At a March 9, 1989, hearing, Raymond Smith, a staffer at the U.S. Embassy in Moscow, testified: "When I looked at this (bulletin) and thought about it, I said to myself, 'If I were planning to travel during this period of time, would I take this information into account?' And the answer was yes. And the second question I asked myself was, 'Well, what right do I have to use this information and not to make it available to other people?' "

There appeared to be a double standard. And while the State Department insisted that there was no double standard, the number of travel advisories issued since Lockerbie has increased dramatically.

"Yes, there are many more advisories now," concedes the State Department official. "And yes, this is partly as a result of the fallout from Pan Am 103. The American public began to look to us for more information about travel risks, and we responded by saying that we would tell you what we tell our own people, whether the threat is typhoid or terrorism, currency regulations or cholera."

There are currently 70 separate U.S. State Department travel advisories in effect. Some countries--Cambodia, Afghanistan, Albania and North Korea, among others--have had travel advisories in effect for quite some time. In Cambodia, security for Americans can't be guaranteed since the United States doesn't recognize any government in Cambodia, thus has no formal relationship with that country. In Afghanistan, there is a high level of resistance from political groups, and a threat of politically motivated attacks against Americans.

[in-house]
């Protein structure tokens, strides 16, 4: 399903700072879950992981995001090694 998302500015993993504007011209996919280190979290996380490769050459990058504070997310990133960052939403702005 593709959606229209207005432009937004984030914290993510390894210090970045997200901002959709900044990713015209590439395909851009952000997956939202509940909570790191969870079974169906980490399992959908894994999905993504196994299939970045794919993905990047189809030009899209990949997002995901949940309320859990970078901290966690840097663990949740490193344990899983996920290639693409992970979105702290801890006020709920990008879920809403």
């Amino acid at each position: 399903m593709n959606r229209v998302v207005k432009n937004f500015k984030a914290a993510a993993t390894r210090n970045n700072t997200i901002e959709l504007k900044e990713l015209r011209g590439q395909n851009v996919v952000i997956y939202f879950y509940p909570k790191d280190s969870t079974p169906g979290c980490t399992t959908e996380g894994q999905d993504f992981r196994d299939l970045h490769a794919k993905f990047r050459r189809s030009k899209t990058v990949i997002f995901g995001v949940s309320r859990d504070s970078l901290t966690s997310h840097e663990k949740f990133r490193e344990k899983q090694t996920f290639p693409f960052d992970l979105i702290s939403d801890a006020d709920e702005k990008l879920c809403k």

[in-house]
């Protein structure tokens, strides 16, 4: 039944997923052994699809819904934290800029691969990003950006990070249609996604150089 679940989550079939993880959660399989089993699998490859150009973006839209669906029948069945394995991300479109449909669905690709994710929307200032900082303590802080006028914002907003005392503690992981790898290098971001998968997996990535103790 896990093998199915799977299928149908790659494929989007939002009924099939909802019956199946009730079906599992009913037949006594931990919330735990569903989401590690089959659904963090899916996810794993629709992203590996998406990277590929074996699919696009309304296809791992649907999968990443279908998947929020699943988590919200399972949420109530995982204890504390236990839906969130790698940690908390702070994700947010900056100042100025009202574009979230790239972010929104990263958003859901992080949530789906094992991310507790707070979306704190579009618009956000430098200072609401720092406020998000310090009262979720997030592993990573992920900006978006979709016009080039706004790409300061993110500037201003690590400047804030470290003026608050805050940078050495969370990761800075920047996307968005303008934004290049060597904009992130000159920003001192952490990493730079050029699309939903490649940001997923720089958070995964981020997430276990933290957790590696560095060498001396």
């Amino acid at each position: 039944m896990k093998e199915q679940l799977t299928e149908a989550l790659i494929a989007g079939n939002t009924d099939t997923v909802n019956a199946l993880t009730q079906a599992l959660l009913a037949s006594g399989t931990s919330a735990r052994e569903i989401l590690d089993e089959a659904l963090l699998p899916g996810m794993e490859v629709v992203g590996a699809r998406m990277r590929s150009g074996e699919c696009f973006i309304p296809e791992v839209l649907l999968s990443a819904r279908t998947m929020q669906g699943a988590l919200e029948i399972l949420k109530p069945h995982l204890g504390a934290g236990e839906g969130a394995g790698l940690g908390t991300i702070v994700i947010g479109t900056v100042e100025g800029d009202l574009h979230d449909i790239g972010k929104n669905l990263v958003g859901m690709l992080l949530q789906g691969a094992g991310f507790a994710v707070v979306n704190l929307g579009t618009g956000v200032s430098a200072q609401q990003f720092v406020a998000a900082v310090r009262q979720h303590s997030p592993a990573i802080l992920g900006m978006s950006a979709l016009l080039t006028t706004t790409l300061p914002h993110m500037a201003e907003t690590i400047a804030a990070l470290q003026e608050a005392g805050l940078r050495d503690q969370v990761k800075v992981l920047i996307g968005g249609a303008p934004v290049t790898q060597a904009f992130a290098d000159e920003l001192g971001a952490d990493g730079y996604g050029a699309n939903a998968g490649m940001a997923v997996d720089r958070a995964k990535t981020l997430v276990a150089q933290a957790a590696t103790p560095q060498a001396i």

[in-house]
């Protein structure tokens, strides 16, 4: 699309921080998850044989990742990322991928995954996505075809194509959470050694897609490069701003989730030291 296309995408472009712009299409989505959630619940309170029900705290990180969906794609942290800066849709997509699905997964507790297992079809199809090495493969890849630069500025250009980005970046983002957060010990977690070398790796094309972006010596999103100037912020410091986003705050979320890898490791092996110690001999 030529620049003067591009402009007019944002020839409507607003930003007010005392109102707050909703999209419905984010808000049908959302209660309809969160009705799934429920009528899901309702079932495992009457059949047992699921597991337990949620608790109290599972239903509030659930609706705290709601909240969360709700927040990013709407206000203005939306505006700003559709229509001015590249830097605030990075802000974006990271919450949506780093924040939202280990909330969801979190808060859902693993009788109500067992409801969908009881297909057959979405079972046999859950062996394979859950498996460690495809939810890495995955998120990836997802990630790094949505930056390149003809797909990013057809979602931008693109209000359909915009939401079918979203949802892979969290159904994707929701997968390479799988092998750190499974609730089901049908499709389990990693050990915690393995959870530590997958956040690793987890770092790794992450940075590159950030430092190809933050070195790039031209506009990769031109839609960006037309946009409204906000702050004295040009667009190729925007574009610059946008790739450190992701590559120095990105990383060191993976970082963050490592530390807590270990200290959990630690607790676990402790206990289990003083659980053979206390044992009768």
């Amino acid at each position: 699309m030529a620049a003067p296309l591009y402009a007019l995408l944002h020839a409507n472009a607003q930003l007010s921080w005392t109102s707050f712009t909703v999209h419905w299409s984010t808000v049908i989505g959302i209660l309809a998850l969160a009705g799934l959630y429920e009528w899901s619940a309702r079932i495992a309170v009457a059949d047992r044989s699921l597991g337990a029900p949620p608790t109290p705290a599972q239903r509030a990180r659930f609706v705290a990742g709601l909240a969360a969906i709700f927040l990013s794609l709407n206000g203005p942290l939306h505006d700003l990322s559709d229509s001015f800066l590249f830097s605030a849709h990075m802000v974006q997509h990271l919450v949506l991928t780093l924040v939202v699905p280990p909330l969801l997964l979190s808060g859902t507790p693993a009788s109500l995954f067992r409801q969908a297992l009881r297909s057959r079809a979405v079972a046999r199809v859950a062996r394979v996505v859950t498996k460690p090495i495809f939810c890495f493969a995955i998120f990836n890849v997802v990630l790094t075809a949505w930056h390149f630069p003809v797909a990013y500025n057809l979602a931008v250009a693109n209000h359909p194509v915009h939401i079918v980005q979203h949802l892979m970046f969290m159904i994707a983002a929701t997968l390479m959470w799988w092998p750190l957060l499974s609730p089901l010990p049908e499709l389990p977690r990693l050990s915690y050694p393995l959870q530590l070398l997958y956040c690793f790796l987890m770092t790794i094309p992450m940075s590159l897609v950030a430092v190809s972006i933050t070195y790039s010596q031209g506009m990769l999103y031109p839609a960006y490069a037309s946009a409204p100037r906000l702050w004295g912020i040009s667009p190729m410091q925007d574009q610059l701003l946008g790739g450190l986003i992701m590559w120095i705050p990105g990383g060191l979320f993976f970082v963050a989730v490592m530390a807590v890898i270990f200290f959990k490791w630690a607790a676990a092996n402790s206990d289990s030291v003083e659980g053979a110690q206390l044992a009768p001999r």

Durin the Persian Gulf War, the State Department issued a total of 74 travel advisories worldwide. (In previous years, the number of advisories has averaged about 50 per month.) Some of those advisories are still in effect, including the Eastern Mediterranean and the Near and Middle East, including countries ranging from Turkey to Jordan.

Not surprisingly, not everyone is pleased with the increase in State Department travel advisories.

"Travel advisories do impact us," says Grace Herget, a spokeswoman for the Japan National Tourist Organization in New York. "But our major concern with these advisories is that they only warn or caution travelers of specific areas where there are troubles. We just don't want things to be blown out of proportion. An advisory should be justified."